Colombia’s former President Alvaro Uribe on Sunday admitted defeat after devastating results in the country’s local elections.
In a tweet, the leader of the far-right Democratic Center (CD) party and the political patron of President Ivan Duque said that “we lost. I acknowledge the defeat with humility. The struggle for democracy has no end.”
It became clear that Uribe and his party were facing an uphill battle well before Sunday’s elections, but the results were an unexpected devastation of his party’s regional power structure.
Uribe’s first loss on home turf
Even in his home province Antioquia, the stomping ground of the “Uribistas,” the former president saw his party’s control evaporate on a municipal level and his candidate for governor lose to the controversial Gaviria dynasty.
In Antioquia capital Medellin, an outspoken critic of Uribe won the elections, a scenario that wasn’t thinkable until Sunday.
In the remaining 27 provinces, political control went to regional coalitions of parties loyal to the center right voting bloc or, in the case of Magdalena, the leftist opposition.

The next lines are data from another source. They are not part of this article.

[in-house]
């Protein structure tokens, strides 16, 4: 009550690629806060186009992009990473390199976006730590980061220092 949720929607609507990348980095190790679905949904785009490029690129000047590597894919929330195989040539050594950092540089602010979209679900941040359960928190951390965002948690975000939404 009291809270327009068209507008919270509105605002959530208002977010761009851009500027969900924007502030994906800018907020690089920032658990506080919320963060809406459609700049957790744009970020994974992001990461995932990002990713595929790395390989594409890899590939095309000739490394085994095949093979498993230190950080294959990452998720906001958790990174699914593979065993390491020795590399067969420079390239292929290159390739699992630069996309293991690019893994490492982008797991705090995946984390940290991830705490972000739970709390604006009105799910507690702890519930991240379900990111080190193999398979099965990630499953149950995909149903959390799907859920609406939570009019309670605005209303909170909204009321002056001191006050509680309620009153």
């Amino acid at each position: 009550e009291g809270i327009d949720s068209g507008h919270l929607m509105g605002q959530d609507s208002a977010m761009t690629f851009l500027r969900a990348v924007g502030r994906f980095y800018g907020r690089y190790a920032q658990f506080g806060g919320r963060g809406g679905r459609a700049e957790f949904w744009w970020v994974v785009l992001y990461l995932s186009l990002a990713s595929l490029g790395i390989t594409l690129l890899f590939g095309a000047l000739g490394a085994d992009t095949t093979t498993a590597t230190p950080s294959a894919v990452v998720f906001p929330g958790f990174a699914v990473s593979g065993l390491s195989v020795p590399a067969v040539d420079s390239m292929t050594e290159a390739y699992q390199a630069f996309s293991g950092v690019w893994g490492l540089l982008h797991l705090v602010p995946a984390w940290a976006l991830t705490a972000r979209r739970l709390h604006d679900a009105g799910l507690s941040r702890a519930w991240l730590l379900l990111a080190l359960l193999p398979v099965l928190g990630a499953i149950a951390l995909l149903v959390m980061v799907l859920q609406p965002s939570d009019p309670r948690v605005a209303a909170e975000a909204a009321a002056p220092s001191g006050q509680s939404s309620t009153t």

Today the vultures, tomorrow the scavengers
Electoral difficulties were foreseen because of Duque’s widely disapproved government, Uribe mounting legal issues and the political competition with cynical regional elites not affiliated with Uribe or his far-right ideology.
Sunday’s defeat could mean the beginning of the end of the party of the former president who has already hinted he would retire from politics when his term in the senate ends in 2022.
The thing is that Uribe is the CD, his silhouette forms the party’s logo and candidates have been selected on basis of loyalty, not talent. Consequently, no current member of the far-right party seems to have the potential charisma to replace their supreme leader.
The vultures in Colombia’s cutthroat political system have taken their first bites of the party’s regional power structure, the CD’s congressional seats are left for the scavengers in 2022.